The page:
There were two significant classes within the Victorian era. Either you had money or you didn’t. There really was no one in between. Unfortunately, there were very few wealthy people who lived in the Victorian era.
Those who were rich were typically business owners who were prospering off of thriving mass production of this time. Their children probably would have gone to school if they were boys. Girls, though, likely would have stayed home and learned how to become good wives.
As for the poor kids, they were not so lucky. Since urbanization was a huge issue in the Victorian era, assuming they were not thrown out on the streets by their parents, they would live in small rooms with sometimes eight or nine people. Do not worry though; they typically did not spend much time at their homes even if they had a place to rest to their heads.
Victorian child labour
Instead, they were frequently forced to work in factories which had terrible working conditions. Their typical work day would probably start at sunrise and go well late into the evening frequently giving them 16 hour work days every day of the week. There was no time off. These children could be as young as three years old. It was not until later in the Victorian era laws were created to only allow them to work 12 hours per day. Still, this was too much for children this young.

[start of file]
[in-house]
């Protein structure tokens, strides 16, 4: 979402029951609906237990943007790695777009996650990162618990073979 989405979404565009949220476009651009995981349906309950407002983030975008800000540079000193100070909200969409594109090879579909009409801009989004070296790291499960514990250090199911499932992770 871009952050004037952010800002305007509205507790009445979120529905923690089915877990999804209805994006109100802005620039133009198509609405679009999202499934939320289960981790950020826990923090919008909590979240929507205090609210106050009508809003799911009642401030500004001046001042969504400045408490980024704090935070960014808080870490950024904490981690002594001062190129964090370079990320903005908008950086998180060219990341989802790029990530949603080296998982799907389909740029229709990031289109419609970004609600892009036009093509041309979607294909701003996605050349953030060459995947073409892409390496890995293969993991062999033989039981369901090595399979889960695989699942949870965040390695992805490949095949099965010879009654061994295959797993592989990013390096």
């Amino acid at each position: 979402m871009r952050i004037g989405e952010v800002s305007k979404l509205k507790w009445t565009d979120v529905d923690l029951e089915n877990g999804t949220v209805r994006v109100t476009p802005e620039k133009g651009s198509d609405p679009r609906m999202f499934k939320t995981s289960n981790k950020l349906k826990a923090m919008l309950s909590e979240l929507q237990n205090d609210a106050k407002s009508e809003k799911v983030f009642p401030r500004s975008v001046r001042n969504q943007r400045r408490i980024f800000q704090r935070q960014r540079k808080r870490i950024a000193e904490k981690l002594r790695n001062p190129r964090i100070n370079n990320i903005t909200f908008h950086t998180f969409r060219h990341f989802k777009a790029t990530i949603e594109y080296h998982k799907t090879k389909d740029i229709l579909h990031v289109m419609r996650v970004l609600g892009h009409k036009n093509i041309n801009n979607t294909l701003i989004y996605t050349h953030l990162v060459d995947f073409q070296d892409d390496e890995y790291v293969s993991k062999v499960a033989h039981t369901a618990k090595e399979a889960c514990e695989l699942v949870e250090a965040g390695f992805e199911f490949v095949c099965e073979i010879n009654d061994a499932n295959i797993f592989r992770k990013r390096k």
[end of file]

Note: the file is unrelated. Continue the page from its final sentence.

The conditions in which they worked were not much better. The factories were causing a lot of pollution and there was no sanitation. It would be worth noting that there was no clean running water like we have today.
There were no flushing toilets either. The sanitation within an urban area where young children would work would frequently reek of sewage and the harmful pollution that the factory would produce. These sometimes harmful chemicals would cause many of the children to become ill. Many would die before they reached an adult age.